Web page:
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SC&I Welcomes New Faculty Members at the New Faculty Colloquium
SC&I Welcomes New Faculty Members at the New Faculty Colloquium

On Wednesday, October 4, 2017, SC&I faculty and staff joined together for the New Faculty Colloquium, where the newest SC&I faculty members, Chenjerai Kumanyika, Clifton Lacy, Matthew Matsaganis, and Caitlin Petre, gave presentations about their research. Following their presentations, they participated in Q&A sessions with other SC&I faculty and staff who attended. The event concludes with a wonderful lunch.

Assistant Professor of Journalism and Media Studies Chenjerai Kumanyika, completed his undergraduate degree from Clemson University and his graduate degree from Pennsylvania University. Today, he is a researcher, a journalist, a musician, and an artist. He is also a co-producer of “Uncivil”, a podcast on how the civil war and American history connect to current political struggles. Dr. Kumanyika's research focuses on the ways that media can be used for social change. His presentation and his latest research focused on the philanthropy of hip-hop artists. Kumanyika examines how corporate stakeholders and use hip-hop brands use philanthropy to tell deceptive stories about the role of the private sector in producing and addressing social inequality.

Distinguished Professor of Professional Practice Clifton Lacy’s research presentation followed with a series of projects he has worked on in the past few years. Lacey began his career as a cardiologist, later moved on to run a hospital, and now he is a distinguished professor of professional practice at Rutgers SC&I. Some of his studies have included Aim of the Blast Practice, RTLS, a Full-Scale Mass Casualty Experiment, Breaking the Cycle of Violence and Recidivism. He is continuing to work on many health related research projects to improve the response time of health facilities. Lacey said, “People keep making the same mistakes again and again, so my goal is to instil “best practices” so that people in hospitals and doctors offices can save more people and treat the most amount of people they possibly can.”

Associate Professor of Communication Matthew Matsaganis presented a slice of his next research. His work focuses on the question of how the places we live in impact our health, the role of communication in the creation of health disparities, but, perhaps more interestingly, its role in interventions designed to eliminate health inequalities. He is particularly interested in health and well-being in urban communities around the world.  He has led or co-led research projects in Los Angeles, California, Hudson (New York), New York City. In Spring 2018, Professor Matsaganis will be launching a new project, this time in Athens, Greece, where he will be traveling to as a Fulbright Scholar. He will be investigating communication strategies employed by individuals and families in disadvantaged communities of Athens to weather the ongoing economic crisis and its health-related effects.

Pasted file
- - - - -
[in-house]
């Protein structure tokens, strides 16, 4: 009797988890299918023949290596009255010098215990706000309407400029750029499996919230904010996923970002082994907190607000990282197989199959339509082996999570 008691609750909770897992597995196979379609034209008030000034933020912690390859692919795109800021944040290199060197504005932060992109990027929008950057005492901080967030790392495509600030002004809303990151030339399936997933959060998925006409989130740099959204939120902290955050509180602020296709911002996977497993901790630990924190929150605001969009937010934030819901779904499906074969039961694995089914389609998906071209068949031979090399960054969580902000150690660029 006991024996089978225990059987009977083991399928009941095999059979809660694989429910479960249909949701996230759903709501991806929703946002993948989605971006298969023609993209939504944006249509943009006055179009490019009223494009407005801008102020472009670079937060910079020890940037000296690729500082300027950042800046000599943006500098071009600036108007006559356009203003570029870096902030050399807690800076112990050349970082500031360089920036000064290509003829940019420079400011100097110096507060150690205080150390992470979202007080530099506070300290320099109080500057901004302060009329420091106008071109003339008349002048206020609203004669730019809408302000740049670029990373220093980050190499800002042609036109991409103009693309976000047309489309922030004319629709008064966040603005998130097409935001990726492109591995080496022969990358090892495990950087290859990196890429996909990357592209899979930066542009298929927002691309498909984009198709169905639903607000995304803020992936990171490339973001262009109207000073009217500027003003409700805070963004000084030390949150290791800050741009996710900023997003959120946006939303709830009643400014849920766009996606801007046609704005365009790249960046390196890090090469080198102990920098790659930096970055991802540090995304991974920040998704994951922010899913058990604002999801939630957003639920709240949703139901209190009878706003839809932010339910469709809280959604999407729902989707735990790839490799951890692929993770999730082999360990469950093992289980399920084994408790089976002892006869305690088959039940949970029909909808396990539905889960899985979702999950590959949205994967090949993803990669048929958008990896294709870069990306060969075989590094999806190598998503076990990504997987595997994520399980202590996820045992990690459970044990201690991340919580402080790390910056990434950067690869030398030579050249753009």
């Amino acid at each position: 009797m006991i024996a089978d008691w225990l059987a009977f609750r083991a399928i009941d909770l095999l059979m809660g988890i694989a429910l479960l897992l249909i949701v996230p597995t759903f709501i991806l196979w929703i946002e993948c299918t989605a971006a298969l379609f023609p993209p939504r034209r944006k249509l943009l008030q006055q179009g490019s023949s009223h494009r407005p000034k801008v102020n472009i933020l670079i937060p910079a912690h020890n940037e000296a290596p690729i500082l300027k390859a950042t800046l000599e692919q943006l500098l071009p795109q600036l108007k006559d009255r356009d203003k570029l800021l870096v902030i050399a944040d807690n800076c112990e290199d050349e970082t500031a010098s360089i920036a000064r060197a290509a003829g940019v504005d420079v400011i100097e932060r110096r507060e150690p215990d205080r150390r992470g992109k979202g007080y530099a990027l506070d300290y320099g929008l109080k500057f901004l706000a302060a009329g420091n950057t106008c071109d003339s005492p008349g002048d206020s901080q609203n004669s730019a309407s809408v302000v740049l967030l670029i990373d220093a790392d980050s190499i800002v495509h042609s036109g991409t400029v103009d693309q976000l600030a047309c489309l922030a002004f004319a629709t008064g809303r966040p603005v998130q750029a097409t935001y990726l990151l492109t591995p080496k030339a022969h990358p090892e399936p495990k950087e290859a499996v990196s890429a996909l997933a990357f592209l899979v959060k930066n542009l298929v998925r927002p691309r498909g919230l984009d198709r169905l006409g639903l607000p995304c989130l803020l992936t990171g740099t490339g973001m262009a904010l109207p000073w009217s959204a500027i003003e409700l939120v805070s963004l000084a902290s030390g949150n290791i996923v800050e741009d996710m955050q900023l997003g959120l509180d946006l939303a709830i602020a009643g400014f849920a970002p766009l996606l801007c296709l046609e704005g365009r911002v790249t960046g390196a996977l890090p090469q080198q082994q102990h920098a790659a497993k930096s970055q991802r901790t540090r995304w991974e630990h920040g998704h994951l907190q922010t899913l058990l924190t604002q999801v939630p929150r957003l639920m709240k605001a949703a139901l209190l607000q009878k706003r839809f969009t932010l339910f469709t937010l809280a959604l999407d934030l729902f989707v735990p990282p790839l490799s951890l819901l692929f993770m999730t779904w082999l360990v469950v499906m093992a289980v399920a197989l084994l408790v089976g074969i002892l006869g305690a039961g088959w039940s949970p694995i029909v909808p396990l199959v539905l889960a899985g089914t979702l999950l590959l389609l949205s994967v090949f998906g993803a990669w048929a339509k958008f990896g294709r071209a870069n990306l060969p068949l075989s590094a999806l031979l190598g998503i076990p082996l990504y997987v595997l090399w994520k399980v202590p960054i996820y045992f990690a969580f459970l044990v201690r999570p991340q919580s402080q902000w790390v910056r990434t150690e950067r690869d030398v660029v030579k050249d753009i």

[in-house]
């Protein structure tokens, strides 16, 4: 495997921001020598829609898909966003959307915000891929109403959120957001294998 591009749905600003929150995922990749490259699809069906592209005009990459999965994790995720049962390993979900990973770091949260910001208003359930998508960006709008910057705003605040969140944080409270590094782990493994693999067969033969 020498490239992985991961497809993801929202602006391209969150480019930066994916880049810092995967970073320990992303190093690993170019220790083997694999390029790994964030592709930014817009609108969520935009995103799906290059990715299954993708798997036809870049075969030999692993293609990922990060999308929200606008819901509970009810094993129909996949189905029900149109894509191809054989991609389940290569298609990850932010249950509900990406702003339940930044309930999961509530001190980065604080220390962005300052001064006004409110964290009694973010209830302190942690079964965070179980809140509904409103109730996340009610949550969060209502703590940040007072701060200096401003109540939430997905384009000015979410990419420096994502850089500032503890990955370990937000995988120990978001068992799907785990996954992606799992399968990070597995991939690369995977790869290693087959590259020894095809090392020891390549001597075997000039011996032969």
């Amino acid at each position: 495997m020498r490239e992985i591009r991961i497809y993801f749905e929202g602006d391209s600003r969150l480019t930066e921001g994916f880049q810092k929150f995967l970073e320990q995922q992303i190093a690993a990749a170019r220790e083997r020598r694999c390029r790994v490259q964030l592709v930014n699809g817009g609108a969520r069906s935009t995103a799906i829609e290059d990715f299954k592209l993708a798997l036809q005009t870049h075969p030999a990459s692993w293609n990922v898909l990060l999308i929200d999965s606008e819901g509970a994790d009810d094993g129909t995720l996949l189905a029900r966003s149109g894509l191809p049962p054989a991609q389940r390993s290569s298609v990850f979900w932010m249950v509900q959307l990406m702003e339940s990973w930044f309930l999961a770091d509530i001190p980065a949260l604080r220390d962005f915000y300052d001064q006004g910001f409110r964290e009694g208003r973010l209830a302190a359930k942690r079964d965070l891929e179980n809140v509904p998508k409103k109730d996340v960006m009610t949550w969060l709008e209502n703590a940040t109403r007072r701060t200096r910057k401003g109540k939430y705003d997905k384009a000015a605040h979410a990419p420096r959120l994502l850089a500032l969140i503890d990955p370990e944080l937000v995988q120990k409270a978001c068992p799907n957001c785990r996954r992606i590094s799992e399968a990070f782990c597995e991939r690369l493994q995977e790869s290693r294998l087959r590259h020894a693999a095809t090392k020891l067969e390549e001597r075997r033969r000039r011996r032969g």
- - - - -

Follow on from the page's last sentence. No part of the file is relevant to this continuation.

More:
Lastly, new Assistant Professor of Journalism and Media Studies, Caitlin Petre, spoke about her research on data analytics in the journalism field. Using ethnographic and interview methods, Petre studied how two different newsrooms used a program called Chartbeat, which allows journalists to see how many people are clicking on their stories, how long a person stays reading a story, and other measures. Petre explained how journalists find metrics quite addictive, even though they are often unsure of how to interpret the numbers. She discussed various ways that metrics can influence the organizational culture of the newsrooms in which they are implemented.

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